It’s crucial to keep the pullets happy and healthy to get more outstanding results in the future. So, to keep the pullets healthy, do the following.

1. Keep Your Birds In Isolation

  • Keep your chicks separate from the other animals, wildlife, or pets
  • Limit the entry of several visitors in your poultry house
  • Make sure there are no rodents in your flock area
  • Use the screens to keep the wild chicks out of your poultry house.

2. Control The Parasites

  • The first step is to rotate the range areas and yard, to control the parasites.
  • And ensure each year, the pullets are not on the same ground.
  • Use the low-level coccidiostat drug in the chick’s feed during your bird’s growing period or brooding.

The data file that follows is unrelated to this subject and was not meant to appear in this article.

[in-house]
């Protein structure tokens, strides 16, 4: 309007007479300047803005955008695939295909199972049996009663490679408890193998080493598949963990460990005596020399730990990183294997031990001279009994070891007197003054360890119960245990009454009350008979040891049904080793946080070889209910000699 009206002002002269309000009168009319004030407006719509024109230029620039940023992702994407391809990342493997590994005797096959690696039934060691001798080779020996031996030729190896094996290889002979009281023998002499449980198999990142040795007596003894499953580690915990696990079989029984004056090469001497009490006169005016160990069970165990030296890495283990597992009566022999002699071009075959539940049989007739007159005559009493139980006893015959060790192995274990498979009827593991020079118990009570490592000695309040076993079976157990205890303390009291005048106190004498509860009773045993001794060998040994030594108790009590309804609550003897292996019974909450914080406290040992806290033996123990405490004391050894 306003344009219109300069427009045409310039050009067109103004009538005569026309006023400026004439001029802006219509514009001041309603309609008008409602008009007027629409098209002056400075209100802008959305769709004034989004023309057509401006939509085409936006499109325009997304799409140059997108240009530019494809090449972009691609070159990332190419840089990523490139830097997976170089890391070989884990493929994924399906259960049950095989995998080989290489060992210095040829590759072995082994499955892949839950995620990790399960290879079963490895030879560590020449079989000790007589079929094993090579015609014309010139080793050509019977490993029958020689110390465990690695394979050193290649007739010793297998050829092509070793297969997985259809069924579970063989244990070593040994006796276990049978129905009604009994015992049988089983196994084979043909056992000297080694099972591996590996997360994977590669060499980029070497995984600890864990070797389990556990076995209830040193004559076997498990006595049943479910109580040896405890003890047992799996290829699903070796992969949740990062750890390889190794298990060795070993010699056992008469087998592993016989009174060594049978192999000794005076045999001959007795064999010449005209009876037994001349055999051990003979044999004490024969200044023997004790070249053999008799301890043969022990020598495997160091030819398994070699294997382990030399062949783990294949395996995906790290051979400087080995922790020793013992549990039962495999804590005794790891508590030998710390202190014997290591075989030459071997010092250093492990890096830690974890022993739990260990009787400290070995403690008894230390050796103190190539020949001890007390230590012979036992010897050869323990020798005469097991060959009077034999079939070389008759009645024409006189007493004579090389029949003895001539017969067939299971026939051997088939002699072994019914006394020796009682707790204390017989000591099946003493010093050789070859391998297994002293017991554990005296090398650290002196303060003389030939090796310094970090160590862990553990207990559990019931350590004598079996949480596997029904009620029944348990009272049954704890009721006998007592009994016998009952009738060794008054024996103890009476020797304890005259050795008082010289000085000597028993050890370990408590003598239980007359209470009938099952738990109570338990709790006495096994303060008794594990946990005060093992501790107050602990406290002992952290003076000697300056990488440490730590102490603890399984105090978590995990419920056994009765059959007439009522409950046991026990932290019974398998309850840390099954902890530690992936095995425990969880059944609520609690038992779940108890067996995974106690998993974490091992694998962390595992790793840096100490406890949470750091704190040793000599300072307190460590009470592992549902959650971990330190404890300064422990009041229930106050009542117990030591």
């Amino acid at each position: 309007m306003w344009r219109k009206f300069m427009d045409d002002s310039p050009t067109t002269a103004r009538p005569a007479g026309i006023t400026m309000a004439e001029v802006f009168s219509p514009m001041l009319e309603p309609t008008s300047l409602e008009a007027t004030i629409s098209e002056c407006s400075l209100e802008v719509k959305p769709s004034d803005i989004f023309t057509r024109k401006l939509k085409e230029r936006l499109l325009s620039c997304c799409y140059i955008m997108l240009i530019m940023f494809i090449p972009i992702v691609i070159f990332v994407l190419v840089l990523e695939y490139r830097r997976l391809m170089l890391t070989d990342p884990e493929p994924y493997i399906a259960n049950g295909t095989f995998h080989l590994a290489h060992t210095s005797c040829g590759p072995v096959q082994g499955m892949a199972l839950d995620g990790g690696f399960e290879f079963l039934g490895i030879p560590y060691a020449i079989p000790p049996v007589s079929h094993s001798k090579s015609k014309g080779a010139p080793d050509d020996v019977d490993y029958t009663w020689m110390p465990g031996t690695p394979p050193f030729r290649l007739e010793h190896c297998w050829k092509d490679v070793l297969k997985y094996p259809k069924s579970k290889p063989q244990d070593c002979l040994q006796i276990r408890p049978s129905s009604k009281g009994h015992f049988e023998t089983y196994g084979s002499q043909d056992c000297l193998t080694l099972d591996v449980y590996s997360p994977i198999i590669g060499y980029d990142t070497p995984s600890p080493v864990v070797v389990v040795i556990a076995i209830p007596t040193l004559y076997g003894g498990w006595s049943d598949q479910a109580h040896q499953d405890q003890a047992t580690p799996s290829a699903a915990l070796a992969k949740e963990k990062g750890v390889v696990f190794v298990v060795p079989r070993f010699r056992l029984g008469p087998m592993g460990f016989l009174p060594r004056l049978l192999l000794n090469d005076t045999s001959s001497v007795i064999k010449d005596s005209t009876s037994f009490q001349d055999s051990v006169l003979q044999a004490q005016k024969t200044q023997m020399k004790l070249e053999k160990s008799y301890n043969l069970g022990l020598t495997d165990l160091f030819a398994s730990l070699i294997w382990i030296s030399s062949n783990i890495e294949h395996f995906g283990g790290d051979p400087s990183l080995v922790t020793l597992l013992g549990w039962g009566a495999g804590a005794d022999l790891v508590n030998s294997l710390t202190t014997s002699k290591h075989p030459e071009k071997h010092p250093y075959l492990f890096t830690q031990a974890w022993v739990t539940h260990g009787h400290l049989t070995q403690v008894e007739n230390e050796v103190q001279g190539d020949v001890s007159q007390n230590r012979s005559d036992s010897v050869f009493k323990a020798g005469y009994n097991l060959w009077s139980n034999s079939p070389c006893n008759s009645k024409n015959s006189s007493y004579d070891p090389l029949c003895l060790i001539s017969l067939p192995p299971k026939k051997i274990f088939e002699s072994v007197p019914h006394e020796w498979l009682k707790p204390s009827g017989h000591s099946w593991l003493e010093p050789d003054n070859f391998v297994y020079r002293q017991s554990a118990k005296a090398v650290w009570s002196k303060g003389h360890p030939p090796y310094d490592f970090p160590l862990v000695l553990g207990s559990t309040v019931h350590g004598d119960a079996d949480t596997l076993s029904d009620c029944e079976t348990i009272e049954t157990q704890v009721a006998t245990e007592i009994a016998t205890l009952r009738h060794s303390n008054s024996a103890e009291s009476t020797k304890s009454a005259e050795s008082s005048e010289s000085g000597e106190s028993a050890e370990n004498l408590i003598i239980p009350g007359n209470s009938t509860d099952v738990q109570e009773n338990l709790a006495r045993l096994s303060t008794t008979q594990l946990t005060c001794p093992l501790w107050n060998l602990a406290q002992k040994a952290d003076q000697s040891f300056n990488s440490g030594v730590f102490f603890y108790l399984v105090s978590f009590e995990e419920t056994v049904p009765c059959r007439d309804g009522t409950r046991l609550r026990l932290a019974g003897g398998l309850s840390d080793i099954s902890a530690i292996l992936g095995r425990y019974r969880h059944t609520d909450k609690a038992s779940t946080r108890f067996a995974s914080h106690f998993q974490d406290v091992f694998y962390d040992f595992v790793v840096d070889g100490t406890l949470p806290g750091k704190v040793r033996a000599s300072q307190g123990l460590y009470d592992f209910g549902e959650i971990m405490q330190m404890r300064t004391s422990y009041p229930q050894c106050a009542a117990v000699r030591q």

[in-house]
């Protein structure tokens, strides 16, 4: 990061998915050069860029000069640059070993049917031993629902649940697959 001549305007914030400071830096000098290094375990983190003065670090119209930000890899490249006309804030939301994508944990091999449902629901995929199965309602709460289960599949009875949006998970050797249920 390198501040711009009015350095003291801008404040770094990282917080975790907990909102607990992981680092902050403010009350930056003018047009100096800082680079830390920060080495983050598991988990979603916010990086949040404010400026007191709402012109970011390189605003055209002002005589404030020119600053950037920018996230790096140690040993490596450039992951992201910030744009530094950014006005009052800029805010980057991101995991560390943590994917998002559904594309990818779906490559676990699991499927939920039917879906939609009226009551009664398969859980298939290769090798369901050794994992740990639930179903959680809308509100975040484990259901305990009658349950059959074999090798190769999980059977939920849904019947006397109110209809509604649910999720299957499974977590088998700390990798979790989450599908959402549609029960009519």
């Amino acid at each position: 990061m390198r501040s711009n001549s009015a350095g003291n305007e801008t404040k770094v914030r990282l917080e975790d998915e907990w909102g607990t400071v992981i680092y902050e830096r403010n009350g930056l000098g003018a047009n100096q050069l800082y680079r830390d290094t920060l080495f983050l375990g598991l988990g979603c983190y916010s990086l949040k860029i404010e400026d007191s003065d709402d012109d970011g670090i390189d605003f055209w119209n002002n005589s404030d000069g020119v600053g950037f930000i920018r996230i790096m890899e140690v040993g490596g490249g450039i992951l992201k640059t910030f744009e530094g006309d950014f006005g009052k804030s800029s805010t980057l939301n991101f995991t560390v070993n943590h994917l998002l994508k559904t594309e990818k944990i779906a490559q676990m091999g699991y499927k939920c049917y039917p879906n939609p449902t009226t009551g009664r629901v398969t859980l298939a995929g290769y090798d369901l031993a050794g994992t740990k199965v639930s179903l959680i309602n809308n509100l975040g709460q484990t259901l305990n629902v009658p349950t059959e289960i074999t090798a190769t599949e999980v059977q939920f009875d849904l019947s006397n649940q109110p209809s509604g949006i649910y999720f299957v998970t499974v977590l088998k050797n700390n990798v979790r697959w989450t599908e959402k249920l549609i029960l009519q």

• Routinely clean the housing area of your flock
  • Check the hens occasionally and ensure there are no mites and lice there.

3. Give Vaccination To The Birds

  • Vaccinate the chicks in your hatchery for the Marek disease
  • Obtain the pullets from the typhoid-clean stock
  • Also, to save your birds from Newcastle bronchitis and illness, use the vaccination program
  • According to the hen’s age, separate them and take care of them. Especially first take care of the younger birds.

4. Clean The House Routinely

  • Daily and periodically clean the Waterer and also use the sanitizing solution to sanitize them.
  • Remove the wet and caked spots from the litter and keep them in good condition
  • Always add fresh litter when needed
  • Prevent the ammonia build-up within the coops by keeping the cage out of moisture and providing good ventilation.